Contending for the Faith

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It never hurts to review the basics of our faith. Let us take a look at the over-all picture that necessitated Jude’s letter. His first love was the gospel. His intention was to write about the salvation they shared. I wondered, when was the last time I shared the joy of my salvation with another believer? So often we think of sharing as a witness to the unsaved, but in reality it is a discussion that we can more truly enjoy when we share with other believers what Jesus is doing in our lives, today.

However, Jude’s heavy burden regarding false prophets in the church became his focal point. He was energized by an awareness of evil, and the harm it could do to the reputation of the church. Therefore, he strongly advised the church to contend for the faith. In our world today we might advance the same concerns, for similar reasons.

To substantiate his theme, he reviews patterns in history: Sodom and Gomorrah giving in to the evils of their day, fell under God’s judgment (:7). God released His chosen people from bondage and provided for their needs in the wilderness, but eventually had to punish those who did not believe (:5). Even some angels fell under God’s condemnation, by willfully giving up their positions of authority (Ephesians 6:11-12). Their eternal punishment still awaits; at present they remain bound in chains (Jude :6).

With such a history Jude might rightly fear what will happen to the church of his day, already influenced by Godless men. They know the history, but have they learned from lessons of the past? Have we? Are we standing guard against the infiltration of evil into the congregation of the righteous? To be inclusive is a good thing, but it can be carried to a dangerous extreme if it involves compromise.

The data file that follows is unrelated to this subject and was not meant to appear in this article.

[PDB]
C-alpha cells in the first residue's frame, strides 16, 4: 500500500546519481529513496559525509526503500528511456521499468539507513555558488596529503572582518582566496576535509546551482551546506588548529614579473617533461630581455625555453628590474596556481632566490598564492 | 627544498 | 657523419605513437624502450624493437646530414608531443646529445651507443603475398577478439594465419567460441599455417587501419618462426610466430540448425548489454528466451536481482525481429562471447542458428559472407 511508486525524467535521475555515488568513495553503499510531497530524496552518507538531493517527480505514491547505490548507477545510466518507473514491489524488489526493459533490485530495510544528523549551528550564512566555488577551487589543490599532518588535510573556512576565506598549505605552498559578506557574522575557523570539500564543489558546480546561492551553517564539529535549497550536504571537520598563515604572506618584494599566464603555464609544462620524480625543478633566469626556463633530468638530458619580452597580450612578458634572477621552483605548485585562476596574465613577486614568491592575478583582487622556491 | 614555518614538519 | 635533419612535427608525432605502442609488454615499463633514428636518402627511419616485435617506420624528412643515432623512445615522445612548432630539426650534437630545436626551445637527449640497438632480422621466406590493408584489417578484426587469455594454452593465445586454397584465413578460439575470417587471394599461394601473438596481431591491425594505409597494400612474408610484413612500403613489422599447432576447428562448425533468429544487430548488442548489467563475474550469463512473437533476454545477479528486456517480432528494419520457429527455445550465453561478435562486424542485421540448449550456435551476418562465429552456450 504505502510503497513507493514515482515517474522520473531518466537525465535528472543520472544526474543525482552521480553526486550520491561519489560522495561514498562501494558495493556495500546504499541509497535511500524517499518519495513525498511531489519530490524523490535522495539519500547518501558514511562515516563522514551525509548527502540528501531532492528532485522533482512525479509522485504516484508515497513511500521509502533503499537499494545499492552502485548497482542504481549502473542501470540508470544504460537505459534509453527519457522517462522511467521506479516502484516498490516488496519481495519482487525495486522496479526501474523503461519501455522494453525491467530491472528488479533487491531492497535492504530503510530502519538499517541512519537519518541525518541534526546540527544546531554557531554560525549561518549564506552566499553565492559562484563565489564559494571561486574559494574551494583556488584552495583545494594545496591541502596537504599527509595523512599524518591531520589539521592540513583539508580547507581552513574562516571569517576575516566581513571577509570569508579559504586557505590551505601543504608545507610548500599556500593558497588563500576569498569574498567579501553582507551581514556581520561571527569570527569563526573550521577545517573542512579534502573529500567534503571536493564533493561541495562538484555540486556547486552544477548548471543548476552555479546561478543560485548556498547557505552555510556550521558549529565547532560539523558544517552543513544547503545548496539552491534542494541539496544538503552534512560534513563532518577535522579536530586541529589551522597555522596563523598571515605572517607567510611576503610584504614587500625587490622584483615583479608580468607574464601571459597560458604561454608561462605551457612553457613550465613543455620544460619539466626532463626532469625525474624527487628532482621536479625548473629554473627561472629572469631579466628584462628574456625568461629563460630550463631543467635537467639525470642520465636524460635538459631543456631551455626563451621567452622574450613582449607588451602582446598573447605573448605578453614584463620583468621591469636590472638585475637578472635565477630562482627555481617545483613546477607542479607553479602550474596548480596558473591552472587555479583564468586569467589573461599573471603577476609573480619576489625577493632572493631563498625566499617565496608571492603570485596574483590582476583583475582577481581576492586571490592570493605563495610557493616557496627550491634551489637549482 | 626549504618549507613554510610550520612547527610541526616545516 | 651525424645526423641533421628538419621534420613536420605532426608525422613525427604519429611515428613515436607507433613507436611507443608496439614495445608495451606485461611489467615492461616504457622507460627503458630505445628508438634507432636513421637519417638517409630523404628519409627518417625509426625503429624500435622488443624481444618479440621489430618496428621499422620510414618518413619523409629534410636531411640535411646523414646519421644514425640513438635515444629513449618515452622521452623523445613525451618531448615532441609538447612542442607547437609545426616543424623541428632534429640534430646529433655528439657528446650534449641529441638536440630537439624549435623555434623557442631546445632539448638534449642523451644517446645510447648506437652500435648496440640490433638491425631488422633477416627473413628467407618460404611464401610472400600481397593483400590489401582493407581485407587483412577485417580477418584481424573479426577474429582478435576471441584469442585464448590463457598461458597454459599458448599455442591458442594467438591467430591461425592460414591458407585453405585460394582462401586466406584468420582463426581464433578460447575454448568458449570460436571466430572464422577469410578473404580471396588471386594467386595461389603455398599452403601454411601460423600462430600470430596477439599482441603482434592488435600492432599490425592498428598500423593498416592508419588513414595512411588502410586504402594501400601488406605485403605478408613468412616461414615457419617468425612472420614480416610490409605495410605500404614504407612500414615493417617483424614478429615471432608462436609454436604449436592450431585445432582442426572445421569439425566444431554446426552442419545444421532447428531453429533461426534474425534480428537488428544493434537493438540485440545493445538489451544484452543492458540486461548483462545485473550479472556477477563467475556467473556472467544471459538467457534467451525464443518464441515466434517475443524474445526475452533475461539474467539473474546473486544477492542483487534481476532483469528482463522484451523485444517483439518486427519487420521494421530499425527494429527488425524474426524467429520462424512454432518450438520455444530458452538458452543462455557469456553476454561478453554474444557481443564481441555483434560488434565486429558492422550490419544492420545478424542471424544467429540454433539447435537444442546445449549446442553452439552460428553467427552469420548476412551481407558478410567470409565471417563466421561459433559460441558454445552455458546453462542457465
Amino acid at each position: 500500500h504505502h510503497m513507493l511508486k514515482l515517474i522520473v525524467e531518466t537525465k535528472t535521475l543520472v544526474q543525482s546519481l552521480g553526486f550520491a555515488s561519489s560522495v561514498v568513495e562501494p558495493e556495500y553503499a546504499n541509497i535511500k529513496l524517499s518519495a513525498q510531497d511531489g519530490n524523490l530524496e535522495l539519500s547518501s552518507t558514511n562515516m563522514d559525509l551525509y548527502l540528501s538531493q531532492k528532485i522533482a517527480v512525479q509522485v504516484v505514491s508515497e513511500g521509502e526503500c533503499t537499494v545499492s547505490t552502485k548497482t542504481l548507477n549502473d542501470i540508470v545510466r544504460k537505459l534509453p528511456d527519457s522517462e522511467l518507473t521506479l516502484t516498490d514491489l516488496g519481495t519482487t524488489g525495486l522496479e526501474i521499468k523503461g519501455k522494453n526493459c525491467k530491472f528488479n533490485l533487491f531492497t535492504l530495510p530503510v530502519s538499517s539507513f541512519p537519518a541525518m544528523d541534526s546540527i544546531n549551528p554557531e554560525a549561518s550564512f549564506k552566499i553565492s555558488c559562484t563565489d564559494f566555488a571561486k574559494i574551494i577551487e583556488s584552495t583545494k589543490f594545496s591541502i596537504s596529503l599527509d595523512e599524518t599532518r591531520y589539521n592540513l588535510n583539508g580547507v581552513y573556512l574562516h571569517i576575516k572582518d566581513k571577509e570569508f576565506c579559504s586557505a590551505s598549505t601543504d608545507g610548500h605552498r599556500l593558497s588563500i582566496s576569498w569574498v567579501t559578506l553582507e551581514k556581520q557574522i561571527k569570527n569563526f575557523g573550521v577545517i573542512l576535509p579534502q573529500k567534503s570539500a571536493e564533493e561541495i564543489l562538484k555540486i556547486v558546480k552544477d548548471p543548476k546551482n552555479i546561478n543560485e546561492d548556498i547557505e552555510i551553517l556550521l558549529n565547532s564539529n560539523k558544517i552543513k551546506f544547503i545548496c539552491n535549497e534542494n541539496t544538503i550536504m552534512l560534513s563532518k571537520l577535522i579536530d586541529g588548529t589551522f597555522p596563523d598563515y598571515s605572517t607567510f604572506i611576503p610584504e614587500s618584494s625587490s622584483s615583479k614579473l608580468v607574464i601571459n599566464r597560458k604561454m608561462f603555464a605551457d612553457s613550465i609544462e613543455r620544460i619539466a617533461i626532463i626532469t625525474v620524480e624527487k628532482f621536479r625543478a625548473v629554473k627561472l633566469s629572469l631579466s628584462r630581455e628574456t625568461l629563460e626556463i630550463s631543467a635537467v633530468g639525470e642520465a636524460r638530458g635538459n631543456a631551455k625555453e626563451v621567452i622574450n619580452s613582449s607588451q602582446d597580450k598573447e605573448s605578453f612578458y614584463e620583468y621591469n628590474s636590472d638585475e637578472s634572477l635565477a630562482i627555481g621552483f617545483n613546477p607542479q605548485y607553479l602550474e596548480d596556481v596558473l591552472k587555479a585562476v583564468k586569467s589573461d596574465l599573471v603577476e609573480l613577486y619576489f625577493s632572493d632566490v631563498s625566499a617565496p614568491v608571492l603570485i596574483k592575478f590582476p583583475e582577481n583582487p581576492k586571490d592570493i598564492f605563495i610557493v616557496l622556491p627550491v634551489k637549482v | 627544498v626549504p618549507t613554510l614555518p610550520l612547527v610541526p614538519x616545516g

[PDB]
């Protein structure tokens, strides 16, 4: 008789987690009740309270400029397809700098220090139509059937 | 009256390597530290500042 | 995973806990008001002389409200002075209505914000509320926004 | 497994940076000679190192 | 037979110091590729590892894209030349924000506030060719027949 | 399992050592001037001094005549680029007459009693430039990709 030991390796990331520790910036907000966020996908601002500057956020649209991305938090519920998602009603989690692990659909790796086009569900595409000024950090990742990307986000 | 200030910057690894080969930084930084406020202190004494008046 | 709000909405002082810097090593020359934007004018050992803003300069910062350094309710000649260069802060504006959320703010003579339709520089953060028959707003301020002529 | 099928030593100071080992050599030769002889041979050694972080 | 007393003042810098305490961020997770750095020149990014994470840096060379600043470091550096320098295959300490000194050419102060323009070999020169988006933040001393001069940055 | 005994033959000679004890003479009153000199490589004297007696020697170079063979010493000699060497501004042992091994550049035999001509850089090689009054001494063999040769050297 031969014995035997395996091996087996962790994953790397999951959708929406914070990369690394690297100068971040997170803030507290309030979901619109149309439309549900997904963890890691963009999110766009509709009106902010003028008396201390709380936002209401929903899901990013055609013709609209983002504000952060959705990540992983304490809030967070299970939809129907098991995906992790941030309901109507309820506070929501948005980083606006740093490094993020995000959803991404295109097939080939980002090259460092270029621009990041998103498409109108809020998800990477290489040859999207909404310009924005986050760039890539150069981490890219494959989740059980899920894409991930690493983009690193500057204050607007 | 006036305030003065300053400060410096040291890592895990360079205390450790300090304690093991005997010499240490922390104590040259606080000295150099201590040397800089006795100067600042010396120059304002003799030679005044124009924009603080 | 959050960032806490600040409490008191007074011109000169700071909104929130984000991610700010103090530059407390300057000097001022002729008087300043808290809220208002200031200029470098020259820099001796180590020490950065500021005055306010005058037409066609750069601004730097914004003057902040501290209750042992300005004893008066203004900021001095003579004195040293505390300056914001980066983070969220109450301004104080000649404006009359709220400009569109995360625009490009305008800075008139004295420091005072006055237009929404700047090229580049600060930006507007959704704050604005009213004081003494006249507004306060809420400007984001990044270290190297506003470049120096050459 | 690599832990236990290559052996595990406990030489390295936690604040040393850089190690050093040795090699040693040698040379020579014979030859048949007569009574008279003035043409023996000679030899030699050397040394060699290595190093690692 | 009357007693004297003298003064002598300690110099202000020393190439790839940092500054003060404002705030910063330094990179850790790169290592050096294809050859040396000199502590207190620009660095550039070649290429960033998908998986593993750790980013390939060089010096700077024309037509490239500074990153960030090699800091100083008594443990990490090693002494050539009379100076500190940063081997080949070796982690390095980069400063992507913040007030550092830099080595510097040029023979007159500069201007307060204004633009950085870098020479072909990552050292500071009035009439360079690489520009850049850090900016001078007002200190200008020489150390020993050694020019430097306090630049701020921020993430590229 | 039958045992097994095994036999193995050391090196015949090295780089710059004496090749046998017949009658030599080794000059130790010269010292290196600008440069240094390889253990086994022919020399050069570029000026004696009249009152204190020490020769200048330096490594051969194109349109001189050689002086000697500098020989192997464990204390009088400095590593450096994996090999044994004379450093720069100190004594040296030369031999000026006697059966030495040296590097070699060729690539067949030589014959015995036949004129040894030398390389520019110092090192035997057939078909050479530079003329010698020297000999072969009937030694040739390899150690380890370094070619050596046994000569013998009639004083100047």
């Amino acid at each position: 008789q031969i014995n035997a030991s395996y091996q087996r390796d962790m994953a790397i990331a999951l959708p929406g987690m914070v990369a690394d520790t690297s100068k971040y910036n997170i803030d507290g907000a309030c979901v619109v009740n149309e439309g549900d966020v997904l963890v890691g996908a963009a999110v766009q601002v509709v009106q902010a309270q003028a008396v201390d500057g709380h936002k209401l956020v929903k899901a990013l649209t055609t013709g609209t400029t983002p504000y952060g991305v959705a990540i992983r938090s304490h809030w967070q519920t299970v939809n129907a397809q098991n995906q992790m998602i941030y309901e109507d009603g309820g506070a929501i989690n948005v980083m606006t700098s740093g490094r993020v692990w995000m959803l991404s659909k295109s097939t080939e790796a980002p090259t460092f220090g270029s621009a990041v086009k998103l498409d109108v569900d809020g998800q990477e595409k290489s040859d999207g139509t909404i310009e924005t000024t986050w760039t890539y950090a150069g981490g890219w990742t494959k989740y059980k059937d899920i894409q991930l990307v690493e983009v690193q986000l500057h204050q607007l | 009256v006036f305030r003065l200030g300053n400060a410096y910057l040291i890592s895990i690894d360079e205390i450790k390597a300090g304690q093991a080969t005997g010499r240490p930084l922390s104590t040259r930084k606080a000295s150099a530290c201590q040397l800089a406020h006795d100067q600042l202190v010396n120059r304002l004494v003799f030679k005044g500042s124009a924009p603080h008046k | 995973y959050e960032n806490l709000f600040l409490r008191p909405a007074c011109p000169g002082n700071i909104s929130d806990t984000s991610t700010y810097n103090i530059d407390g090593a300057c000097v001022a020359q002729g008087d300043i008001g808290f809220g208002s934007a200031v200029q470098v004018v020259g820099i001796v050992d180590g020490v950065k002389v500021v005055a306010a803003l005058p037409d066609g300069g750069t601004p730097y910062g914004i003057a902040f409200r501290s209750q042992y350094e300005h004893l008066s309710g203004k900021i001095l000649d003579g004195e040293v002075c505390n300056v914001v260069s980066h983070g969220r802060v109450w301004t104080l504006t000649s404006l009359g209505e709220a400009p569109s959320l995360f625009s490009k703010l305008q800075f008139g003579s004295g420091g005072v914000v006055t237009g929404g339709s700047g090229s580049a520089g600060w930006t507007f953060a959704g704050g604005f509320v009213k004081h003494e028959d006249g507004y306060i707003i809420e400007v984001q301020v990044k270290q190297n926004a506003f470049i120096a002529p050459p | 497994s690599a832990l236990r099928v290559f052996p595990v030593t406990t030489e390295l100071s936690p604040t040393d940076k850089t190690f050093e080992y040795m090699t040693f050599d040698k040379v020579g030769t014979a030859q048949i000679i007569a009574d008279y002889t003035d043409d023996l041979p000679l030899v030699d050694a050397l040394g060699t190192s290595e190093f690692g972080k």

Without doubt we face some very difficult choices in the church today. “Be merciful…snatch others from the fire and save them…show mercy, mixed with fear” (:22-23). How do we balance righteousness with the desire to see all people come into fellowship with God? God has a standard. Jude writes about the return of the Lord for the purpose of judging everyone’s acts, words and self-interest, according to that standard (:15-16).

Then Jude offers a solution. Each individual Christian bears a covenantal responsibility. By asking for forgiveness of sin we enter into a covenant relationship with God. We are to keep ourselves close to God by building ourselves up in our most holy faith (:20) Jude fills our minds with God – His character, His goals, His protection, His love! Jude testifies to the depth of knowledge and experience he has as a believer. Do our lives bear such a witness to our world today?


It may seem simplistic to say we do that by reading the Bible, but what does that entail? Is it just a religious exercise? Or – do we read it to learn how we might best please God, how to recognize evil when we see it, to accept its rebukes for our personal sins, to gain comfort in our distresses, to experience the very mercy, peace and love that form the basis of our testimony to others?

Learning comes through repetition. Therefore it is imperative that we meditate, mull over, ask questions about what we have read. How does this apply to our world today? To me? “Think on these things” (Phil.4:8).

Are our choices and decisions a result of fervent prayer in the Spirit. In the Spirit? What does that mean? Do we pray for what we want, or do we search to know the mind of God and pray He will accomplish His purposes in and through us? How then do we know the mind of God? By observing His principles for Godly living contained in Scripture. Then we are prepared to contend for our faith!


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